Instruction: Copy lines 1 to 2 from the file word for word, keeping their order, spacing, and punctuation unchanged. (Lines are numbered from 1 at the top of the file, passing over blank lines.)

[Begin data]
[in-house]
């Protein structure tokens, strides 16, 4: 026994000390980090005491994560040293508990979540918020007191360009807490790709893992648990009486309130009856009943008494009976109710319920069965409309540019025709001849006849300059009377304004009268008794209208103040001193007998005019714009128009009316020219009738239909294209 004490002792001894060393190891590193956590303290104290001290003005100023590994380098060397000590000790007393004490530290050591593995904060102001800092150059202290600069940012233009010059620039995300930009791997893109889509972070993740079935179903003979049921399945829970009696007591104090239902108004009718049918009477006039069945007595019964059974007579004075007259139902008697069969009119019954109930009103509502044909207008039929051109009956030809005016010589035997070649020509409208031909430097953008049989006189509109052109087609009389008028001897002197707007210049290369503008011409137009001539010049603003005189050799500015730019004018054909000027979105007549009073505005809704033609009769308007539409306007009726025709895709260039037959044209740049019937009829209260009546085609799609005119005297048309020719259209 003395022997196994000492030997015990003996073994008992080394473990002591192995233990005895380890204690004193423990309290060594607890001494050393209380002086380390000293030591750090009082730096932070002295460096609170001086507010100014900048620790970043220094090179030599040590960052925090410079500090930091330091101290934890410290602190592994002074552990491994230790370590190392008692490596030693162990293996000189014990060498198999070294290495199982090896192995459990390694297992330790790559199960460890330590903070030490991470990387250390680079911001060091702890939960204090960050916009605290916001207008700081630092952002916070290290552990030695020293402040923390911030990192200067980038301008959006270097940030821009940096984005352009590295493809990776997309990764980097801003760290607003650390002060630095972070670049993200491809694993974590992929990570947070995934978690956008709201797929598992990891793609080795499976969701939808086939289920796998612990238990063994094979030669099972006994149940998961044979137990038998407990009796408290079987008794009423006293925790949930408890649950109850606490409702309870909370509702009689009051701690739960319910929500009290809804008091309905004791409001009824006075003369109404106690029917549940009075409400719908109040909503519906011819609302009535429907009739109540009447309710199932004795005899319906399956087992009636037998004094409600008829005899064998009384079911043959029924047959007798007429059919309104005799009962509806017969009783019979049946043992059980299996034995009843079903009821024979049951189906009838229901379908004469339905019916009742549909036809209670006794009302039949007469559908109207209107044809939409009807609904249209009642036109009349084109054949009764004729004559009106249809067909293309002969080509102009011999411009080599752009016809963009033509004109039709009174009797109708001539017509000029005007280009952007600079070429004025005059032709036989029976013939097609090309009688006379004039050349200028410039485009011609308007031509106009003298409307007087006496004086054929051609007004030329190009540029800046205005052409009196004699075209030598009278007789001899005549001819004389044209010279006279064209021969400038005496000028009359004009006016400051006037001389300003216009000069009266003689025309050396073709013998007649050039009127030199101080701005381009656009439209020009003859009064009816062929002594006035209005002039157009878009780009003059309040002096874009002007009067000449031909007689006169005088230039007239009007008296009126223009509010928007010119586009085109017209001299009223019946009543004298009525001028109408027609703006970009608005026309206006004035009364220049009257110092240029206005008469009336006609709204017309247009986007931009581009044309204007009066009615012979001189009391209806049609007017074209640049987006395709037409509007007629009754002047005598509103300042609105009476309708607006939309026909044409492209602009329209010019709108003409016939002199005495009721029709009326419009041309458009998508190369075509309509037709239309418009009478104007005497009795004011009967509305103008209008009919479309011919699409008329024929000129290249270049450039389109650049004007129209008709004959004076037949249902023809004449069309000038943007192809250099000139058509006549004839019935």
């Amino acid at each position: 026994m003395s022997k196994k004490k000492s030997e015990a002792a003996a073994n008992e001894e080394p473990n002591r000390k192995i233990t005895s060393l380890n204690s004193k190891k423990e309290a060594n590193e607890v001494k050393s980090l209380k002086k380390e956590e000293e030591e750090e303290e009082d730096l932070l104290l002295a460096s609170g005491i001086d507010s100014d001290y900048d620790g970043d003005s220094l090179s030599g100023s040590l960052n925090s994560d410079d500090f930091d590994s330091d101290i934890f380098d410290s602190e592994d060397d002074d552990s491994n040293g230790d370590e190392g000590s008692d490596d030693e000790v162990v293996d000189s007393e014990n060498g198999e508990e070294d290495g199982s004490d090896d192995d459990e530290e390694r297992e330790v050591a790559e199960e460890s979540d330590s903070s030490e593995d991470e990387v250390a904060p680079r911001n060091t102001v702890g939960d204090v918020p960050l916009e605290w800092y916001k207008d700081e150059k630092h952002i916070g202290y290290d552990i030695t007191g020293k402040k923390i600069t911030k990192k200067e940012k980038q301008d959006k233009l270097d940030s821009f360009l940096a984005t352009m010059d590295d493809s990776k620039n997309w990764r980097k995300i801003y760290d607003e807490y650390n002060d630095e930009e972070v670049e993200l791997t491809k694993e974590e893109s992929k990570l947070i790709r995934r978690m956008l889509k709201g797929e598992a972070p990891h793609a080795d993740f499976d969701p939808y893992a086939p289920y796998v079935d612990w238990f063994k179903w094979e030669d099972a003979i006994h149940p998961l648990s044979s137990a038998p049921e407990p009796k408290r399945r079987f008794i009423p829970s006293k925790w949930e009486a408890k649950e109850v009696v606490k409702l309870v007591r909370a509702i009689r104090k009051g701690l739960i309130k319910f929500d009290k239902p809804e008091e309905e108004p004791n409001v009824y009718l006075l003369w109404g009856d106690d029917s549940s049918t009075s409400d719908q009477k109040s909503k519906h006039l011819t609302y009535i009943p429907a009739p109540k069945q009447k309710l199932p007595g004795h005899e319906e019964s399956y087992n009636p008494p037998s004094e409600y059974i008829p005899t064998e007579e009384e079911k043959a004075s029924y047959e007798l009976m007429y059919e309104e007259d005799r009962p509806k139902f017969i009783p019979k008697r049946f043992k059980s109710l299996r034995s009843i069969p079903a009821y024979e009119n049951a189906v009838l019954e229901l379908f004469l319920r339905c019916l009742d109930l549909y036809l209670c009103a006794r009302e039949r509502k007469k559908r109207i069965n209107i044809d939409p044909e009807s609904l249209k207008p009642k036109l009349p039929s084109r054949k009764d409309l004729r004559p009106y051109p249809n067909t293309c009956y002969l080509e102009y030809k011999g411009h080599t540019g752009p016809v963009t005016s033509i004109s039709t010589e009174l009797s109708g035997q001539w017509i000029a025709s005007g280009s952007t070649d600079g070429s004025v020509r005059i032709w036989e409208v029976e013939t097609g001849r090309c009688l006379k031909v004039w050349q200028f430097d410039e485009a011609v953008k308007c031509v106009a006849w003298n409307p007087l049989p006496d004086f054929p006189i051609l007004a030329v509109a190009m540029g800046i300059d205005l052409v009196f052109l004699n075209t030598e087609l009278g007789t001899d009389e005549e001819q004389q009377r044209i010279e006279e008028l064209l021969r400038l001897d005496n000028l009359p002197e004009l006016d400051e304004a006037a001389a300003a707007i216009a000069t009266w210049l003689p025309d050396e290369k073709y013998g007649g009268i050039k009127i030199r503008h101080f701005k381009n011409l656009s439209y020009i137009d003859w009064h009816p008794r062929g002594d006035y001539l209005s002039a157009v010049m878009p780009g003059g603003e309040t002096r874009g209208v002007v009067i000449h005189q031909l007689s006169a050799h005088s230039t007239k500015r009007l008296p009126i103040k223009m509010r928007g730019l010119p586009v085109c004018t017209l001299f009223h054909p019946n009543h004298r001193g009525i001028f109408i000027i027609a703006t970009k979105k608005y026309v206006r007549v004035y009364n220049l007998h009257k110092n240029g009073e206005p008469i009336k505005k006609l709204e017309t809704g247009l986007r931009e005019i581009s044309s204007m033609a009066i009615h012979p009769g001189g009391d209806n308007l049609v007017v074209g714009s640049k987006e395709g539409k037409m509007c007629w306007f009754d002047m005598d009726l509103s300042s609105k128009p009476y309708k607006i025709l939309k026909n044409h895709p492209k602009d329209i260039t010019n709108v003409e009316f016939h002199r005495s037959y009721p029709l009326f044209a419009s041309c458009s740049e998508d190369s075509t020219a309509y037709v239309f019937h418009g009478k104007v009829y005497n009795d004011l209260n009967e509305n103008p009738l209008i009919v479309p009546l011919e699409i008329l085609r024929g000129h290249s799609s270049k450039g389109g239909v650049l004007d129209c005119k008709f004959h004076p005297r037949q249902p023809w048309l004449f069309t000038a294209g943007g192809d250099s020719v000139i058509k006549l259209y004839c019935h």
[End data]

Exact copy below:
[in-house]
């Protein structure tokens, strides 16, 4: 026994000390980090005491994560040293508990979540918020007191360009807490790709893992648990009486309130009856009943008494009976109710319920069965409309540019025709001849006849300059009377304004009268008794209208103040001193007998005019714009128009009316020219009738239909294209 004490002792001894060393190891590193956590303290104290001290003005100023590994380098060397000590000790007393004490530290050591593995904060102001800092150059202290600069940012233009010059620039995300930009791997893109889509972070993740079935179903003979049921399945829970009696007591104090239902108004009718049918009477006039069945007595019964059974007579004075007259139902008697069969009119019954109930009103509502044909207008039929051109009956030809005016010589035997070649020509409208031909430097953008049989006189509109052109087609009389008028001897002197707007210049290369503008011409137009001539010049603003005189050799500015730019004018054909000027979105007549009073505005809704033609009769308007539409306007009726025709895709260039037959044209740049019937009829209260009546085609799609005119005297048309020719259209 003395022997196994000492030997015990003996073994008992080394473990002591192995233990005895380890204690004193423990309290060594607890001494050393209380002086380390000293030591750090009082730096932070002295460096609170001086507010100014900048620790970043220094090179030599040590960052925090410079500090930091330091101290934890410290602190592994002074552990491994230790370590190392008692490596030693162990293996000189014990060498198999070294290495199982090896192995459990390694297992330790790559199960460890330590903070030490991470990387250390680079911001060091702890939960204090960050916009605290916001207008700081630092952002916070290290552990030695020293402040923390911030990192200067980038301008959006270097940030821009940096984005352009590295493809990776997309990764980097801003760290607003650390002060630095972070670049993200491809694993974590992929990570947070995934978690956008709201797929598992990891793609080795499976969701939808086939289920796998612990238990063994094979030669099972006994149940998961044979137990038998407990009796408290079987008794009423006293925790949930408890649950109850606490409702309870909370509702009689009051701690739960319910929500009290809804008091309905004791409001009824006075003369109404106690029917549940009075409400719908109040909503519906011819609302009535429907009739109540009447309710199932004795005899319906399956087992009636037998004094409600008829005899064998009384079911043959029924047959007798007429059919309104005799009962509806017969009783019979049946043992059980299996034995009843079903009821024979049951189906009838229901379908004469339905019916009742549909036809209670006794009302039949007469559908109207209107044809939409009807609904249209009642036109009349084109054949009764004729004559009106249809067909293309002969080509102009011999411009080599752009016809963009033509004109039709009174009797109708001539017509000029005007280009952007600079070429004025005059032709036989029976013939097609090309009688006379004039050349200028410039485009011609308007031509106009003298409307007087006496004086054929051609007004030329190009540029800046205005052409009196004699075209030598009278007789001899005549001819004389044209010279006279064209021969400038005496000028009359004009006016400051006037001389300003216009000069009266003689025309050396073709013998007649050039009127030199101080701005381009656009439209020009003859009064009816062929002594006035209005002039157009878009780009003059309040002096874009002007009067000449031909007689006169005088230039007239009007008296009126223009509010928007010119586009085109017209001299009223019946009543004298009525001028109408027609703006970009608005026309206006004035009364220049009257110092240029206005008469009336006609709204017309247009986007931009581009044309204007009066009615012979001189009391209806049609007017074209640049987006395709037409509007007629009754002047005598509103300042609105009476309708607006939309026909044409492209602009329209010019709108003409016939002199005495009721029709009326419009041309458009998508190369075509309509037709239309418009009478104007005497009795004011009967509305103008209008009919479309011919699409008329024929000129290249270049450039389109650049004007129209008709004959004076037949249902023809004449069309000038943007192809250099000139058509006549004839019935």